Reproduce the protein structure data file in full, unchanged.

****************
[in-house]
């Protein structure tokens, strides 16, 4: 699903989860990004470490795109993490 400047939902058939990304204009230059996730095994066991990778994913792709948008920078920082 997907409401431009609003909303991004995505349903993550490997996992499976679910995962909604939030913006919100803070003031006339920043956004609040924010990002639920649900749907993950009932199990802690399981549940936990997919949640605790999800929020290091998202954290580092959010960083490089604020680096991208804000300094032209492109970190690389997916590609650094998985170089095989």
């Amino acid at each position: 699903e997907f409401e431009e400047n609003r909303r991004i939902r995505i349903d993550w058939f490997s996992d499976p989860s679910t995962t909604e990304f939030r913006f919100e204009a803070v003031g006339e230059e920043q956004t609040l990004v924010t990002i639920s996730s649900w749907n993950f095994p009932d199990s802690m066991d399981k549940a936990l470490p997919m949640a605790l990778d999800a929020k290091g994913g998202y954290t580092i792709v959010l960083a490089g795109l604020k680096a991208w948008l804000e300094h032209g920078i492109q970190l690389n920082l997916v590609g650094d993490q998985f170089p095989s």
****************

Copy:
[in-house]
């Protein structure tokens, strides 16, 4: 699903989860990004470490795109993490 400047939902058939990304204009230059996730095994066991990778994913792709948008920078920082 997907409401431009609003909303991004995505349903993550490997996992499976679910995962909604939030913006919100803070003031006339920043956004609040924010990002639920649900749907993950009932199990802690399981549940936990997919949640605790999800929020290091998202954290580092959010960083490089604020680096991208804000300094032209492109970190690389997916590609650094998985170089095989």
């Amino acid at each position: 699903e997907f409401e431009e400047n609003r909303r991004i939902r995505i349903d993550w058939f490997s996992d499976p989860s679910t995962t909604e990304f939030r913006f919100e204009a803070v003031g006339e230059e920043q956004t609040l990004v924010t990002i639920s996730s649900w749907n993950f095994p009932d199990s802690m066991d399981k549940a936990l470490p997919m949640a605790l990778d999800a929020k290091g994913g998202y954290t580092i792709v959010l960083a490089g795109l604020k680096a991208w948008l804000e300094h032209g920078i492109q970190l690389n920082l997916v590609g650094d993490q998985f170089p095989s």